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So assuming there will be a period of high inflation, apart from struggling to pay for everyday goods, all those on long fixed mortgages will pay them off very quickly. Will the banks let this happen?

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Hi everyone, my first post and hopefully not a question that's been asked before :blink:

I have been following the recent economic turbulence with interest and I'm now firmly in the doomers camp!

The FTSE and Housemarket bounce of the last 3 months has got me thinking about selling my home, buying gold

and renting before it all goes bad.

However, something I can't get my head round is the concept of inflation eroding debt, especially mortgages.

I understand that wage inflation is required to pay off a mortgage with variable rate interest, but what about fixed interest

mortgages.

If we get hyperinflation, then surely if I can pay £10000 for my weekly food bill, I can also pay my fixed rate mortgage off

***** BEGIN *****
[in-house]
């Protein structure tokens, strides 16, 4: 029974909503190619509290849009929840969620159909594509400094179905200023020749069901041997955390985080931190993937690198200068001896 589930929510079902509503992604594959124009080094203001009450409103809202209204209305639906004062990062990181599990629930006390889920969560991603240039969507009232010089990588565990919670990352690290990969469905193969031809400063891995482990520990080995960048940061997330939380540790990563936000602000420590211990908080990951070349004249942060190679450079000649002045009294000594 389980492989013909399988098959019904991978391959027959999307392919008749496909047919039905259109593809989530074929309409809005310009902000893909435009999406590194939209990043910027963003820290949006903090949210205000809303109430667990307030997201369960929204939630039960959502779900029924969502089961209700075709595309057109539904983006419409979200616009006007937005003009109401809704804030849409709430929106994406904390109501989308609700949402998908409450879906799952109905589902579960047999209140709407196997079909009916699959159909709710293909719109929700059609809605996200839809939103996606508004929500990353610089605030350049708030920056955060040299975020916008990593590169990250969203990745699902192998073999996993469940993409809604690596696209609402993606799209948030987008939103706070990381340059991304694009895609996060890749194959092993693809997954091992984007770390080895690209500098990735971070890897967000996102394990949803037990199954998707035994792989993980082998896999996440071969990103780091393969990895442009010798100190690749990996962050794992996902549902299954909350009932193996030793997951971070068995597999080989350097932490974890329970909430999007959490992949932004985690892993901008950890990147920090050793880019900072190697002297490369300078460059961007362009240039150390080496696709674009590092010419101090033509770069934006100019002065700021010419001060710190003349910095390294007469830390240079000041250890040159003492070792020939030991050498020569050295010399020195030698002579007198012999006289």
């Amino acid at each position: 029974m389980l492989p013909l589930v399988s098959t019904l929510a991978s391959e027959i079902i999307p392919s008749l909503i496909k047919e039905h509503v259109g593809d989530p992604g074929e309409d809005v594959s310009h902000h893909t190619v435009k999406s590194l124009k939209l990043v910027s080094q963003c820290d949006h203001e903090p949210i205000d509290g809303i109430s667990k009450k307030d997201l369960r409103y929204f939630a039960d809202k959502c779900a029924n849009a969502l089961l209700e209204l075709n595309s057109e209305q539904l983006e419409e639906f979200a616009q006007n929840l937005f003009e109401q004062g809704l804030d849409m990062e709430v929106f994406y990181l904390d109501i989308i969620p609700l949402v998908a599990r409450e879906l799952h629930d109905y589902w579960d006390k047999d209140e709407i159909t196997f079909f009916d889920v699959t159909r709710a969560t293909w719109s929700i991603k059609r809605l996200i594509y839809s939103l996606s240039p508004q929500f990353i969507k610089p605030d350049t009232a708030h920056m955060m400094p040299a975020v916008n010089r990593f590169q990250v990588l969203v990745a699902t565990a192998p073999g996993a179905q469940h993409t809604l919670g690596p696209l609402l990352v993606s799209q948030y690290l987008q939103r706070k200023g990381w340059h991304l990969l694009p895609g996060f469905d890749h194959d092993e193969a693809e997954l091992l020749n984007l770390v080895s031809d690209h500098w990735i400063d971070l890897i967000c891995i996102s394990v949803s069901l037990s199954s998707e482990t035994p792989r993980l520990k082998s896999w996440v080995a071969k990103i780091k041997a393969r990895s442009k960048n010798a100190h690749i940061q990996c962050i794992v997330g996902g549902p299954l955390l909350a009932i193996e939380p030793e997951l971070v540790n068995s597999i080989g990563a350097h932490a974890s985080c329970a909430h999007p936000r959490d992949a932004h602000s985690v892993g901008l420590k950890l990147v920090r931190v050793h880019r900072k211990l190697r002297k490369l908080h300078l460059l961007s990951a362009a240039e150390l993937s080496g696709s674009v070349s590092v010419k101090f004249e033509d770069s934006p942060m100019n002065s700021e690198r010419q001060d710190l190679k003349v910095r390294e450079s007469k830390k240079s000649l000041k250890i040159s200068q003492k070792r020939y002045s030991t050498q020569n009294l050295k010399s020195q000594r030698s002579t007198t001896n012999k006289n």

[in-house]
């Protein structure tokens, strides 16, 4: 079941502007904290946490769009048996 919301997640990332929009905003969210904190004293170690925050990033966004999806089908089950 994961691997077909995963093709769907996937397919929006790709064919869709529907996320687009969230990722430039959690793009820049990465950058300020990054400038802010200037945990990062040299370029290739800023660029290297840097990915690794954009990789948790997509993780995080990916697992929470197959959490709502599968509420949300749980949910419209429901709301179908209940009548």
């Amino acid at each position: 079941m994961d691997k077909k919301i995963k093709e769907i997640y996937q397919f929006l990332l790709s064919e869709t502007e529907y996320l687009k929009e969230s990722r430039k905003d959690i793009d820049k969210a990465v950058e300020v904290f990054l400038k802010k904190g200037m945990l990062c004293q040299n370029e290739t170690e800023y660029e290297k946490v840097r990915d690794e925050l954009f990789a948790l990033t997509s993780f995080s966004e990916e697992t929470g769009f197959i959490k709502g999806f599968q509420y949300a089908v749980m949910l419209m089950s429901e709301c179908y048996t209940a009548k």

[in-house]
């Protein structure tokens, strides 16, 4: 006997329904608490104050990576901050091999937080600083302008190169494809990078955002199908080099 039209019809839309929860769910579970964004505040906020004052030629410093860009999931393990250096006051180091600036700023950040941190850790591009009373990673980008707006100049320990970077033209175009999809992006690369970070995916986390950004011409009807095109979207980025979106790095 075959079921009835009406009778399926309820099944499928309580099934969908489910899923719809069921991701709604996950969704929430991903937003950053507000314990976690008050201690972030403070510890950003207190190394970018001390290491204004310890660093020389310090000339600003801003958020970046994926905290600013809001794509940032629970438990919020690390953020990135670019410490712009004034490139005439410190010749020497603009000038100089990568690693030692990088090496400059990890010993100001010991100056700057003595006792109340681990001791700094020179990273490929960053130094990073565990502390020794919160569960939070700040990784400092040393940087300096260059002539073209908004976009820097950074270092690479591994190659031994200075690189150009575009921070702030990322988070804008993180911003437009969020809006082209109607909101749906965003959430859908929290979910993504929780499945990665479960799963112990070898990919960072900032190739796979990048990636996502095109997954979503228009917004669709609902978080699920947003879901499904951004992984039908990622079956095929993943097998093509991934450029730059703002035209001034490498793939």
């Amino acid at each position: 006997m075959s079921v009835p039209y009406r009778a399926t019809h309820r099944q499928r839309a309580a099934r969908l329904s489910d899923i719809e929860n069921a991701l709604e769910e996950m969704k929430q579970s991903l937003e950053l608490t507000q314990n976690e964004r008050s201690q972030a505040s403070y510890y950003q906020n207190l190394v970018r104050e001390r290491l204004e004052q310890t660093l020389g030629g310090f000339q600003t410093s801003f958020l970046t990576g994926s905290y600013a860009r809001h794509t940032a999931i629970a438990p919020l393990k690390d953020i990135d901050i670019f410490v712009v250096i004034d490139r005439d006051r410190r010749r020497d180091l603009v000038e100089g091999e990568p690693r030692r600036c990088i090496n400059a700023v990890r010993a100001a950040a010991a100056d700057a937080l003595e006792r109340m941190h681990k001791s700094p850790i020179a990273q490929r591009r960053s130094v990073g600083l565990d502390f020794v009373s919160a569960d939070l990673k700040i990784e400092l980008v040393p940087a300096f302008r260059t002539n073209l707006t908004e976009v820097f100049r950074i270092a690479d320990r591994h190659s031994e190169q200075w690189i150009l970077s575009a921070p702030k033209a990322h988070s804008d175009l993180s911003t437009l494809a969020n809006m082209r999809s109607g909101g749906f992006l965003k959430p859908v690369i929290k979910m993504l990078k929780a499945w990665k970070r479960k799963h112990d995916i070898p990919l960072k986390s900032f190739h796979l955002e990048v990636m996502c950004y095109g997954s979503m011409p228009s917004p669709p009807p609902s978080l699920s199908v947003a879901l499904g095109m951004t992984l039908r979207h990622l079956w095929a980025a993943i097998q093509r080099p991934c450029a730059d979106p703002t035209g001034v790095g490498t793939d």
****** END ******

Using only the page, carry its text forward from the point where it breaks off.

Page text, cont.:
more quickly?

Or am I missing something?

No, you're not missing anything. Welcome aboard.

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Don't sell your house to buy Gold ! ! !

Take everything you read on this site with a pinch of salt. It's a self-selecting assembly of people.

I have some Gold and it loses it's appeal easily. I would happily swap if for a house but unfortunately I'm on one side of the world - and its on the other.

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Can someone remind me again, how increasing food and energy costs, is going to help to "inflate away debts".

Perhaps someone who bought property with this premise in mind can explain it.

Because if those goods increase in value we will see wage inflation. If my wage goes up 10%, as do the cost of everything I buy, I am still better off assuming that my total spending each month is less than 100% of my wage.

For example

Wage: 5,000 per month

Tax etc 1,200 ish a month

Mortgage (fixed rate, 300k of debt at 5%): 1,773 per month